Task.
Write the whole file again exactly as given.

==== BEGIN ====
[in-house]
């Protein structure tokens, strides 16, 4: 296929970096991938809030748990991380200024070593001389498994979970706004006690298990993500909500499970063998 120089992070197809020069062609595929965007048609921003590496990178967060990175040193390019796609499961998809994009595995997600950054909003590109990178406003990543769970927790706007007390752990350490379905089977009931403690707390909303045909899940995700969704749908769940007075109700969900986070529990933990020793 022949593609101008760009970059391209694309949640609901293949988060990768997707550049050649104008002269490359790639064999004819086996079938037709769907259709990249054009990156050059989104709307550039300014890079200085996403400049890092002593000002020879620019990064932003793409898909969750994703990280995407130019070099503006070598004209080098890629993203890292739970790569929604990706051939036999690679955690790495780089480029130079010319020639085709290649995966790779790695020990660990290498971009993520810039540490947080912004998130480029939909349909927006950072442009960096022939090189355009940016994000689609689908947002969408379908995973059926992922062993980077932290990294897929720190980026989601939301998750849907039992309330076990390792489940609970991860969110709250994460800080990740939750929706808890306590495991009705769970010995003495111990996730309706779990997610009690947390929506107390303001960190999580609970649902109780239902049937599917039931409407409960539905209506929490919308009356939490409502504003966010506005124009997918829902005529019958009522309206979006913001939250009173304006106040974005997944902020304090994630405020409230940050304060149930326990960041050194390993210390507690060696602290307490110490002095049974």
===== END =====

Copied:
[in-house]
């Protein structure tokens, strides 16, 4: 296929970096991938809030748990991380200024070593001389498994979970706004006690298990993500909500499970063998 120089992070197809020069062609595929965007048609921003590496990178967060990175040193390019796609499961998809994009595995997600950054909003590109990178406003990543769970927790706007007390752990350490379905089977009931403690707390909303045909899940995700969704749908769940007075109700969900986070529990933990020793 022949593609101008760009970059391209694309949640609901293949988060990768997707550049050649104008002269490359790639064999004819086996079938037709769907259709990249054009990156050059989104709307550039300014890079200085996403400049890092002593000002020879620019990064932003793409898909969750994703990280995407130019070099503006070598004209080098890629993203890292739970790569929604990706051939036999690679955690790495780089480029130079010319020639085709290649995966790779790695020990660990290498971009993520810039540490947080912004998130480029939909349909927006950072442009960096022939090189355009940016994000689609689908947002969408379908995973059926992922062993980077932290990294897929720190980026989601939301998750849907039992309330076990390792489940609970991860969110709250994460800080990740939750929706808890306590495991009705769970010995003495111990996730309706779990997610009690947390929506107390303001960190999580609970649902109780239902049937599917039931409407409960539905209506929490919308009356939490409502504003966010506005124009997918829902005529019958009522309206979006913001939250009173304006106040974005997944902020304090994630405020409230940050304060149930326990960041050194390993210390507690060696602290307490110490002095049974």